Esports is closer to the virtual world than other industries. Fans can attend tournaments online and communicate with fellow fans through Discord or Twitch, and watch content on streaming platforms. It’s easier for them to get things online without wasting their time. So, if they can get digital art at once, why not do it?
According to a 2020 report from L’Atelier BNP Paribas and nonfungible.com, the total value of NFT (Non-Fungible Token) sales in 2020 was about $250 million. In the meantime, in Q3 2021, NFT sales volume surged to $10.7 billion (according to market tracker DappRadar). The industry is picking up, and its growth shows no sign of subsiding.
NFT enriches the gaming experience by allowing players to really own in-game assets and take them beyond a particular game. Also, non-fungible tokens are another opportunity for teams to engage their fanbase. An esports organisation can release an autograph collection or animated clutch moments. Even when fans don’t get to meet their favorites face-to-face, they still can feel part of the tremendous esports world.
Due to Covid-19, collectors started exploring a brand-new branch of the art market, NFT. According to nonfungible.com, Ethereum-based NFT sales expanded from $17.4 million to almost $1.3 billion between Q2 2020 and Q2 2021.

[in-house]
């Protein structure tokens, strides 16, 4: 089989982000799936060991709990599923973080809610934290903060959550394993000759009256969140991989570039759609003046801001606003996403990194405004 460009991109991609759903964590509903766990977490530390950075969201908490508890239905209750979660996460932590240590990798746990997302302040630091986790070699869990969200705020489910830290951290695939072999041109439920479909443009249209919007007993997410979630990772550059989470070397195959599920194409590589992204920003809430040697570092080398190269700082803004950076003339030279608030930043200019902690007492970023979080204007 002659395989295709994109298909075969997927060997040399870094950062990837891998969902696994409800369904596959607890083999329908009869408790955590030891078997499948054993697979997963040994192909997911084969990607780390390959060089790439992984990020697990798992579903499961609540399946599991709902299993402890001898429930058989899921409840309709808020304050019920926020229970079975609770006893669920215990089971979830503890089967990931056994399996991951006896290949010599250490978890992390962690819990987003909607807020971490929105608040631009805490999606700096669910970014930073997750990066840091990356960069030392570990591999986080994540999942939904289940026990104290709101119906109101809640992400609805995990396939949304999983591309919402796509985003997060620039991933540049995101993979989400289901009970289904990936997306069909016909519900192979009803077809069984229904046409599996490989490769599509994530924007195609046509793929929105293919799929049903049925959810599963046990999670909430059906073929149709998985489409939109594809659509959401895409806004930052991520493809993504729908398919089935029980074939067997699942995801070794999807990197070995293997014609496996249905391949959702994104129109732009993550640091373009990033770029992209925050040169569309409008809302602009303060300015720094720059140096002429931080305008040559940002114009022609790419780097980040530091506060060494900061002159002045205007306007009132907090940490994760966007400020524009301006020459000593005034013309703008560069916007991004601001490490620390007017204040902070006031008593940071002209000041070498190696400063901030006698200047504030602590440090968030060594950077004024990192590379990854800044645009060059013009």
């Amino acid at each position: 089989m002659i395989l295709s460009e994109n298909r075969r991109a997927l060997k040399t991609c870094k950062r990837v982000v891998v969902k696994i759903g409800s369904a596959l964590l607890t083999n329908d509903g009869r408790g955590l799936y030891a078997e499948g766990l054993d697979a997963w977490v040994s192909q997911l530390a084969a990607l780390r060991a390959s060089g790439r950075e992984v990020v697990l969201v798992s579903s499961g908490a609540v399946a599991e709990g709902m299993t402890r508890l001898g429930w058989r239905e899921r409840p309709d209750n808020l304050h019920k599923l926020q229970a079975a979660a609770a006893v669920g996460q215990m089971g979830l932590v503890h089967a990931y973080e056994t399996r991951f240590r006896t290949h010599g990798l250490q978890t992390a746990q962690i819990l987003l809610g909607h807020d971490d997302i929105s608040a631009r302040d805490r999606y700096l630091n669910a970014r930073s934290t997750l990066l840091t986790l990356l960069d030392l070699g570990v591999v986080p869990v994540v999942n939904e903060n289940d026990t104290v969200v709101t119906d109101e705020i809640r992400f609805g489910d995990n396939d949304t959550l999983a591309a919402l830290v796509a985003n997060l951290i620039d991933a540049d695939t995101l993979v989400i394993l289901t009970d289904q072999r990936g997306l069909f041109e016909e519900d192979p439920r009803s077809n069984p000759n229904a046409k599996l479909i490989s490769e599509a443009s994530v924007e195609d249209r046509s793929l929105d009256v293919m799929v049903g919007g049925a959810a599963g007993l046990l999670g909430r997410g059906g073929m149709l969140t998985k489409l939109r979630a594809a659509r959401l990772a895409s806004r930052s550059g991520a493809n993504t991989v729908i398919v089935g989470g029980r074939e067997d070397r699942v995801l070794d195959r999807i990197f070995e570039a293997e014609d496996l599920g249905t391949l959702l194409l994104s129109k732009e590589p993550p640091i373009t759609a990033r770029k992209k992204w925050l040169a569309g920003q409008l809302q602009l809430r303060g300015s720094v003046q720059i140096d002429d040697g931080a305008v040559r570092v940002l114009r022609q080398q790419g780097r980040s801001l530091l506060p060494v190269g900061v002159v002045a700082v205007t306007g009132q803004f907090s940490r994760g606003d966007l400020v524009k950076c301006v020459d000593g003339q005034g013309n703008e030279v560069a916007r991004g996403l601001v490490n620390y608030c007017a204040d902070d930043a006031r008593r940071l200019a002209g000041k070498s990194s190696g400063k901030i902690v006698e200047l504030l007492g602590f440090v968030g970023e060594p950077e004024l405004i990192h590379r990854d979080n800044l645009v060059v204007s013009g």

The most profitable sector of NFT is collectibles, and collecting is something that many fans have in common. Fans of the entertainment industry buy T-shirts at concerts or ask football players to sign posters.
NFT empowers esports and enables esports organisations, game publishers and event organisers to use NFTs as part of their business model to offer clients added value, monetize fan bases and increase engagement.
There are dozens of ways to use NFT in esports. NFTs are a way to unite the esports community, engage with it through cutting-edge technology, and take the interaction up a level. It’s logical to assume that the two digital-native sectors will closely cooperate and bring into reality more unique ideas in 2022.